GERMAN CHANCELLOR Angela Merkel has backed calls for the creation of a European “banking union” to regulate systemic European banks – but not if it opens the door to mutualised euro zone debt.
Amid growing euro zone concerns over Spanish banks, Berlin signalled to Madrid that any external assistance it might need would have to come from existing euro zone bailout funds, under existing rules.
“The world wants to know how we conceive the political union that will accompany monetary union,” said Dr Merkel. “We have to provide an answer to this question in the foreseeable future.”
She was hosting European Commission president José Manuel Barroso in Berlin last night to discuss “to what extent we need to put systemic banks under a specific European supervisory authority”.
Mr Barroso agreed that Europe needed “more integrated financial supervision and also more integrated deposit guarantees”.
In Brussels, meanwhile, economic and monetary affairs commissioner Olli Rehn had a very different interpretation of a banking union: it should begin work with a modified ESM bailout fund, permitted to lend directly to euro zone banks rather than through governments.
“We have been considering this as a serious possibility of breaking the link between the sovereigns and the banks,” said Mr Rehn. “It is important to consider this alternative of direct bank recapitalisation.”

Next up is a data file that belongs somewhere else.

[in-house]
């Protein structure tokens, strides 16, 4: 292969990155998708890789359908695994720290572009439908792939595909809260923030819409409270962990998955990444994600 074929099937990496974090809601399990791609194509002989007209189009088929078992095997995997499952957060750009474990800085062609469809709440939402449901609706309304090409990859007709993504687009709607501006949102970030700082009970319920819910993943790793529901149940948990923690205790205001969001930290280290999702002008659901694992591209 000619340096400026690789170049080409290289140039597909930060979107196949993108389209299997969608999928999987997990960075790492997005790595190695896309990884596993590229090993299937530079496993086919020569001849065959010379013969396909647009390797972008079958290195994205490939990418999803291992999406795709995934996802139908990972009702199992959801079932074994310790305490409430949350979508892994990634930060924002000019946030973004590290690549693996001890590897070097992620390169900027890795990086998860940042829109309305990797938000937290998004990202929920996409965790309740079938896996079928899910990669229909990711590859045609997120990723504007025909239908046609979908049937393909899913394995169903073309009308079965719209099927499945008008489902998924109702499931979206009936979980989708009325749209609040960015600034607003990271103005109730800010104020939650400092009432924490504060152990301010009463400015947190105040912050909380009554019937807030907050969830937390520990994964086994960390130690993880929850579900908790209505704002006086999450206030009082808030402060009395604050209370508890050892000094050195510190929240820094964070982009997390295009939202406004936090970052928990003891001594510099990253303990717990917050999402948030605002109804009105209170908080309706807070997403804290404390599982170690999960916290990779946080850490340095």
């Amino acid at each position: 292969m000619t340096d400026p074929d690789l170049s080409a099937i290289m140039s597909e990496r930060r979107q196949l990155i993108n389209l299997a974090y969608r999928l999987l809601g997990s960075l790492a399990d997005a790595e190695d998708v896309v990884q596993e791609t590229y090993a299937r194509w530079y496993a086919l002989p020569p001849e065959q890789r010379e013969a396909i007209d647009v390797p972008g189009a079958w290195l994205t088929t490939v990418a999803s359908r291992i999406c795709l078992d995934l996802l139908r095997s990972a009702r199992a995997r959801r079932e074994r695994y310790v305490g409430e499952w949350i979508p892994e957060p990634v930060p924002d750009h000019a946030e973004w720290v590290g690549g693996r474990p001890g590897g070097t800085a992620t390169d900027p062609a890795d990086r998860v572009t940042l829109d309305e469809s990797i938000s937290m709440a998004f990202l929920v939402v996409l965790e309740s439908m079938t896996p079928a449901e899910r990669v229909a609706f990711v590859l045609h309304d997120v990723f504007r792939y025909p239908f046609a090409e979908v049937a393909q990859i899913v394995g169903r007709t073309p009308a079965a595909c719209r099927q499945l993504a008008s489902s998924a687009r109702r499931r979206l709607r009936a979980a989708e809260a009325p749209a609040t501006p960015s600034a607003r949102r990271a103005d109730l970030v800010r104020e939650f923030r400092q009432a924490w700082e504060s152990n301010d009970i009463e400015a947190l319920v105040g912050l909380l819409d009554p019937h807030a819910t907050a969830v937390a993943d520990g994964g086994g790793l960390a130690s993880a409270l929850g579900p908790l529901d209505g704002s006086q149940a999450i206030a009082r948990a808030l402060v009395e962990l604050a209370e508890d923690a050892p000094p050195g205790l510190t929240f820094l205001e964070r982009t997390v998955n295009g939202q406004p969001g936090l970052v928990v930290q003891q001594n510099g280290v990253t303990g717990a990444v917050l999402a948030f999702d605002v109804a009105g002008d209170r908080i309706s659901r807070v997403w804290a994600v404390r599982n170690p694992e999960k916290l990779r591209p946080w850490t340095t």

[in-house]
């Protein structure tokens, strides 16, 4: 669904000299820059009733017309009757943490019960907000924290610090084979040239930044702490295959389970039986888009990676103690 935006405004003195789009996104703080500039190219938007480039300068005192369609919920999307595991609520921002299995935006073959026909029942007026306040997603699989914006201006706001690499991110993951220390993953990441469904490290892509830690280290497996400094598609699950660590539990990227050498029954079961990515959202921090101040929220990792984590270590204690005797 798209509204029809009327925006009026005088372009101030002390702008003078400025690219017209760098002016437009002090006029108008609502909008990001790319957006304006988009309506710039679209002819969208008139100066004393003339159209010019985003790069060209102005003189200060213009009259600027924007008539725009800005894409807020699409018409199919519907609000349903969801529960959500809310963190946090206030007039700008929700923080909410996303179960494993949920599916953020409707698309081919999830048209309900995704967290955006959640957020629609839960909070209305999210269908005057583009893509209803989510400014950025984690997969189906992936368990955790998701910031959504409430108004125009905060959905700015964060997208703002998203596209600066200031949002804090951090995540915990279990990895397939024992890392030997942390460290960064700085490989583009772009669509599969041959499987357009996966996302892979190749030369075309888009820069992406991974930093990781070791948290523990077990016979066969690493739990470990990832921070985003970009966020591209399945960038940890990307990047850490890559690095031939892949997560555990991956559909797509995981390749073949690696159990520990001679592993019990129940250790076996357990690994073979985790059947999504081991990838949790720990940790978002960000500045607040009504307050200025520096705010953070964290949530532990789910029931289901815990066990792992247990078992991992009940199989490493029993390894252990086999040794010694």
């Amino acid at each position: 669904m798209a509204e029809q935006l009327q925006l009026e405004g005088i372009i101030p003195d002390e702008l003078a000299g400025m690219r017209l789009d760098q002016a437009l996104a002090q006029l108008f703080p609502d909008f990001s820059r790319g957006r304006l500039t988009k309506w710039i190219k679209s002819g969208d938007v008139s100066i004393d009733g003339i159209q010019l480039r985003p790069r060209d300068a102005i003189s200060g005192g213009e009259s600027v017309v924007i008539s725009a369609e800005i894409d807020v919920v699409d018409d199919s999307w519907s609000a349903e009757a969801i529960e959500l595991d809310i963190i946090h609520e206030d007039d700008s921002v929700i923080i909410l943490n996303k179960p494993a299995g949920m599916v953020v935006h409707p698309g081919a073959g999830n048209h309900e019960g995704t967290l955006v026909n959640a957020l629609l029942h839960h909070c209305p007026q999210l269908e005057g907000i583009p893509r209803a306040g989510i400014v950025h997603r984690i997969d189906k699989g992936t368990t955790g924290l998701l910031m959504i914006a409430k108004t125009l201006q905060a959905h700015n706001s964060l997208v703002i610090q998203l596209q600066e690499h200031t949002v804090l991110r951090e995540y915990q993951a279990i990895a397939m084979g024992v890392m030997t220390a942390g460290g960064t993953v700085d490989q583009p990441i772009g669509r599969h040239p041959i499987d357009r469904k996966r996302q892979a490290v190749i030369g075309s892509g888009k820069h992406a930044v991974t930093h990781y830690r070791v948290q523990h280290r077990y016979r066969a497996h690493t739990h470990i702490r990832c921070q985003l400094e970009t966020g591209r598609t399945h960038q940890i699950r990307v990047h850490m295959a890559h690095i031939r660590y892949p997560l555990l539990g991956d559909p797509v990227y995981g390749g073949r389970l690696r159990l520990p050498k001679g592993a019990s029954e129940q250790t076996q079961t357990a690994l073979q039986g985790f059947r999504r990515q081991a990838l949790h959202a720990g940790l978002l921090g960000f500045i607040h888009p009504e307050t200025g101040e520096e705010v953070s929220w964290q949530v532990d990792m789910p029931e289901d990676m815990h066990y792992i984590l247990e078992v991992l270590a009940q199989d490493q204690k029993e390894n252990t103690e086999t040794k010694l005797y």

Senior German officials insisted yesterday there were “many definitions of a banking union” and, while it was too early to say which definition would prevail Berlin would not back any that resulted in mutualised debt. Berlin declined to comment on reports that it was leaning on Madrid to accept a bailout to fill a capital gap in its banks.
“Spain needs clarity on the [banking] issue, as does Europe,” said a German government spokesman. “It would have been better if this had happened earlier. Europe is ready to help and has the means to help, but the decision is Spain’s alone.”
In Madrid, Maria Dolores de Cospedal, the deputy leader of Spain’s ruling People’s Party, insisted that “Spain is capable of getting out of this on its own”.
Senior German officials confirmed yesterday that EU leaders were beginning talks on a new European treaty wile the fiscal pact continues to be ratified across Europe.
This month’s EU summit is expected to review proposals by European Commission president Herman van Rompuy, arising from talks with Mr Barroso, Euro Group head Jean-Claude Juncker and ECB president Mario Draghi.
“The June summit is about structuring the debate, assigning tasks and agreeing on a method by which Europe asks itself questions,” said a German source. “One shouldn’t expect a big-bang solution, rather an opening shot. But then the topic is on the European agenda, though, and that is quite a lot.” Days after the referendum on one treaty, Irish officials were less than enthused yesterday at the prospect of another.
Nevertheless, sources said the Government was anxious to take advantage of the “evolving” banking debt debate if it helped secure a better deal for Ireland.
An Irish official said the Government would be “alive to any opportunity” to push its cause and will insist that any potential ESM rule changes to assist Spain would apply retrospectively to Ireland.
Berlin is anxious to avoid any signal that Ireland’s EU/IMF programme is up for negotiation ahead of this month’s Greek election re-run. On the domestic front, German officials say it would be impossible to explain additional bailout payments to cover the bank debt of a country Dr Merkel holds up as proof that her austerity demands are working.
This is a copy of the full article provided by the Irish Times